[3] That the discretionary accounts were investment contracts is explicitly asserted in the Amended Complaint. This assertion, however, appears only in Count II of the Amended Complaint, which pleads a violation of Section 12 of the Securities Act of 1933, and not in Count I, which pleads the Rule 10b-5 claim. Nonetheless, the Amended Complaint as a whole alleges the facts necessary to support the theory that there is a claim under Rule 10b-5 because it is here determined that the discretionary accounts were themselves securities.

[4] The term security includes "any . . . investment contract." § 2(1) of the Securities Act of 1933, 15 U.S.C. § 77b(1); § 3(a) (10) of the Securities Exchange Act of 1934, 15 U.S.C. § 78c(a) (10).

[5] SEC v. W. J. Howey Co., 328 U.S. 293, at 298-99 and 301, 66 S. Ct. 1100, 1104, at 90 L. Ed. 1244 (1946) gave the traditional definition of an investment contract as follows:

[A] contract, transaction or scheme whereby a person invests his money in a common enterprise and is led to expect profits solely from the efforts of the promoter or a third party, it being immaterial whether the shares in the enterprise are evidenced by formal certificates or by nominal interests in the physical assets employed in the enterprise. . . . The test is whether the scheme involves an investment of money in a common enterprise with profits to come solely from the efforts of others.

The Court noted, moreover, that this definition:

embodies a flexible rather than a static principle, one that is capable of adaptation to meet the countless and variable schemes devised by those who seek the use of the money of others on the promise of profits.

Id. at 299, 66 S. Ct. at 1103.

[6] The concepts of "vertical" as opposed to "horizontal" commonality are set forth in Securities Investor Protection Corp. v. Associated Underwriters, 423 F. Supp. 168 (D.Utah 1975).

[7] The Courts of Appeals of the Seventh and Third Circuits, and District Courts in the Sixth Circuit, have adopted the horizontal approach, interpreting "common enterprise" to mean a relationship among investors whose monies or investment proceeds are pooled in the enterprise. See Hirk v. Agri-Research Council, Inc., 561 F.2d 96 (7th Cir. 1977); Milnarik v. M-S Commodities, Inc., 457 F.2d 274, 276 (7th Cir.), cert. denied, 409 U.S. 887, 93 S. Ct. 113, 34 L. Ed. 2d 144 (1972); Wasnowic v. Chicago Board of Trade, 352 F. Supp. 1066, 1069 (M.D. Pa.1972), aff'd without opinion, 491 F.2d 752 (3rd Cir.), cert. denied, 416 U.S. 994, 94 S. Ct. 2407, 40 L. Ed. 2d 773 (1974); Berman v. Bache, Halsey, Stuart, Shields, Inc., 467 F. Supp. 311. [Current Binder] (S.D.Ohio 1979). See also Stuckey v. duPont Glore Forgan, Inc., 59 F.R.D. 129, 131 (N.D.Cal.1973); and Sunshine Kitchens v. Alanthus Corp., 403 F. Supp. 719, 721-22 (S.D.Fla.1975) (contract for the purchase and leasing of a computer held not to be an investment contract).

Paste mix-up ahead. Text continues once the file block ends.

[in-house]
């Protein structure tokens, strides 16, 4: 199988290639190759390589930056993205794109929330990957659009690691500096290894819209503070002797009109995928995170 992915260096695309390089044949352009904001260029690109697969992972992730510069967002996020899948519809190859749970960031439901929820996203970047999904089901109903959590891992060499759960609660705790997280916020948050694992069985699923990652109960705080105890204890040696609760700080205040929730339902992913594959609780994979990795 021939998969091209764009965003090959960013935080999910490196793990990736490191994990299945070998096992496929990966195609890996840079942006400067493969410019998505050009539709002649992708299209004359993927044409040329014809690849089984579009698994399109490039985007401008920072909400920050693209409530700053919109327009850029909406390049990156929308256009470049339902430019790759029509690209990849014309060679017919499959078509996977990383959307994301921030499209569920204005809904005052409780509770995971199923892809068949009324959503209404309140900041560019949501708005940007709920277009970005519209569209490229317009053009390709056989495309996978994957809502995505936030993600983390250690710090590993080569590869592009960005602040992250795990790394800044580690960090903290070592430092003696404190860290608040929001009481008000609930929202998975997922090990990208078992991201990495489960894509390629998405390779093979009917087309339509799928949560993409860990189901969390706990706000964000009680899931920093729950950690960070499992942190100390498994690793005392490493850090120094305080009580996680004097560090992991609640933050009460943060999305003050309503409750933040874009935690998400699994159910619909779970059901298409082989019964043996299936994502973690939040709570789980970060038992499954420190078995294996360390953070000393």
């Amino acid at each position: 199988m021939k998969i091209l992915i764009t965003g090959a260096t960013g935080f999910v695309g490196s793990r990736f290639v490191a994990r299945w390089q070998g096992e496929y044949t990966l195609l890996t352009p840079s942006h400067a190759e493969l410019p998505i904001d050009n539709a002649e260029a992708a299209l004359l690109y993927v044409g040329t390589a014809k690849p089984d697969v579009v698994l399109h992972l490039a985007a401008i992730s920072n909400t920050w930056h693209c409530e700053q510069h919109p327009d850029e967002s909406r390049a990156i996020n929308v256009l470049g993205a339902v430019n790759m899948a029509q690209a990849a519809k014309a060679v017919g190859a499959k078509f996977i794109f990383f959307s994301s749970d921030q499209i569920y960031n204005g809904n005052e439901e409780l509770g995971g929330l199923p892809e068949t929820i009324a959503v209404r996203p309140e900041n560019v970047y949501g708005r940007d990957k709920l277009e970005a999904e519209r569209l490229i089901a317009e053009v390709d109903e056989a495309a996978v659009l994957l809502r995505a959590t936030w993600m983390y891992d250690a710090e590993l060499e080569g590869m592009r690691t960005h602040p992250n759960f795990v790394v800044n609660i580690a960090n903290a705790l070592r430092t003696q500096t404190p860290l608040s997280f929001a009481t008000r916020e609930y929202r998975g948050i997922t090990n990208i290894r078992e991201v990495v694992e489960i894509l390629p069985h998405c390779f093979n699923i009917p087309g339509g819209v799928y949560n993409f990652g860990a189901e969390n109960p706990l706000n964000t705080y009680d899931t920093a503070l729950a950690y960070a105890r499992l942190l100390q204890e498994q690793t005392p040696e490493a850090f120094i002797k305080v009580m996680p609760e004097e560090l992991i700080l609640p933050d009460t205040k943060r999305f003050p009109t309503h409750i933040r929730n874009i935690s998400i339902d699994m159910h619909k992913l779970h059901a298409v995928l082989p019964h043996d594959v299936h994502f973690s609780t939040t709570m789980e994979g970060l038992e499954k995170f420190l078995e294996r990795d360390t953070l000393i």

The horizontal approach of the above-cited cases is to be contrasted with the vertical commonality approach adopted by the Courts of Appeals of the Ninth, Eighth, and Fifth Circuits, and by District Courts in the Fourth and Tenth Circuits. See, e. g., Hector v. Wiens, 533 F.2d 429, 433 (9th Cir. 1976) (summary judgment denied where plaintiff alleged that a bank and a feedlot operator had worked together to sell him an investment contract by which he would invest in the feedlot); SEC v. Glenn W. Turner Enterprises, Inc., 474 F.2d 476 (9th Cir. 1973); Los Angeles Trust Deed & Mortgage Exchange v. SEC, 285 F.2d 162 (9th Cir. 1960); Miller v. Central Chinchilla Group, Inc., 494 F.2d 414 (8th Cir. 1974); Moody v. Bache & Co., 570 F.2d 523 (5th Cir. 1978); SEC v. Koscot Interplanetary, Inc., 497 F.2d 473 (5th Cir. 1974); SEC v. Continental Commodities Corp., 497 F.2d 516 (5th Cir. 1974); Rochkind v. Reynolds Securities, Inc., 388 F. Supp. 254 (D.Md.1975); Securities Investor Protection Corp. v. Associated Underwriters, 423 F. Supp. 168 (D.Utah 1975). But see SEC v. Heritage Trust Co., 402 F. Supp. 744, 749 (D.Ariz.1975). See also Marshall v. Lamson Bros. & Co., 368 F. Supp. 486 (S.D.Iowa 1974); Mitzner v. Cardet International, Inc., 358 F. Supp. 1262 (N.D. Ill.1973); Anderson v. Francis I. duPont & Co., 291 F. Supp. 705 (D.Minn.1968). These cases either state or imply that a link between any single investor and the promoter is sufficient to satisfy the common enterprise element of the Howey test.

[8] This conclusion does not mean that more particularity is not required as to the time the alleged misrepresentations occurred vis-a-vis the time of the purchases. See discussion, infra.

[9] Rule 9(b) of the Federal Rules of Civil Procedure requires that: "In all averments of fraud or mistake, the circumstances constituting fraud or mistake shall be stated with particularity. Malice, intent, knowledge, and other condition of mind of a person may be averred generally." Rule 9(b) is applicable to actions under Rule 10b-5. See e. g., Segal v. Gordon, 467 F.2d 602 (2d Cir. 1972); Lewis v. Varnes, 368 F. Supp. 45, 47 (S.D.N.Y.1974), affd. 505 F.2d 785 (2d Cir. 1974).